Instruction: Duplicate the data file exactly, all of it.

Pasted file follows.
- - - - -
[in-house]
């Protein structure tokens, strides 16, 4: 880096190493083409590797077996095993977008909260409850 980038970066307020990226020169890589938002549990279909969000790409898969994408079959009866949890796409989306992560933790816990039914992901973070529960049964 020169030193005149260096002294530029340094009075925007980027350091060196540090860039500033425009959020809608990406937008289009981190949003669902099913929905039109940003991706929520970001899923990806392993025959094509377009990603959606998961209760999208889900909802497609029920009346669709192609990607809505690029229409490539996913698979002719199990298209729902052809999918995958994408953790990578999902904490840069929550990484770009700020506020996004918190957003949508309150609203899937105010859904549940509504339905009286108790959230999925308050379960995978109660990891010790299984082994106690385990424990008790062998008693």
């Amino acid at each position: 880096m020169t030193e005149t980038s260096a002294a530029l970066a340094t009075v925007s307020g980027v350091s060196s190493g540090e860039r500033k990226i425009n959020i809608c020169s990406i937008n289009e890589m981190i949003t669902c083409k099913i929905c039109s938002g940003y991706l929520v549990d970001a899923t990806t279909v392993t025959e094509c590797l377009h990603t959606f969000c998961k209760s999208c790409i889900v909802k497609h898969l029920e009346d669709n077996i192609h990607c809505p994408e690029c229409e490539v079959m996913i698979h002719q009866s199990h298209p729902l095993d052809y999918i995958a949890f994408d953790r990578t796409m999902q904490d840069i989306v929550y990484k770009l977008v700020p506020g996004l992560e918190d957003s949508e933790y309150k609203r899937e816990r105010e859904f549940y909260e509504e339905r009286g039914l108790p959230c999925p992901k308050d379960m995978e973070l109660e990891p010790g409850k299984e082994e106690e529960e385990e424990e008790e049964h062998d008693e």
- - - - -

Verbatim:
[in-house]
């Protein structure tokens, strides 16, 4: 880096190493083409590797077996095993977008909260409850 980038970066307020990226020169890589938002549990279909969000790409898969994408079959009866949890796409989306992560933790816990039914992901973070529960049964 020169030193005149260096002294530029340094009075925007980027350091060196540090860039500033425009959020809608990406937008289009981190949003669902099913929905039109940003991706929520970001899923990806392993025959094509377009990603959606998961209760999208889900909802497609029920009346669709192609990607809505690029229409490539996913698979002719199990298209729902052809999918995958994408953790990578999902904490840069929550990484770009700020506020996004918190957003949508309150609203899937105010859904549940509504339905009286108790959230999925308050379960995978109660990891010790299984082994106690385990424990008790062998008693």
């Amino acid at each position: 880096m020169t030193e005149t980038s260096a002294a530029l970066a340094t009075v925007s307020g980027v350091s060196s190493g540090e860039r500033k990226i425009n959020i809608c020169s990406i937008n289009e890589m981190i949003t669902c083409k099913i929905c039109s938002g940003y991706l929520v549990d970001a899923t990806t279909v392993t025959e094509c590797l377009h990603t959606f969000c998961k209760s999208c790409i889900v909802k497609h898969l029920e009346d669709n077996i192609h990607c809505p994408e690029c229409e490539v079959m996913i698979h002719q009866s199990h298209p729902l095993d052809y999918i995958a949890f994408d953790r990578t796409m999902q904490d840069i989306v929550y990484k770009l977008v700020p506020g996004l992560e918190d957003s949508e933790y309150k609203r899937e816990r105010e859904f549940y909260e509504e339905r009286g039914l108790p959230c999925p992901k308050d379960m995978e973070l109660e990891p010790g409850k299984e082994e106690e529960e385990e424990e008790e049964h062998d008693e």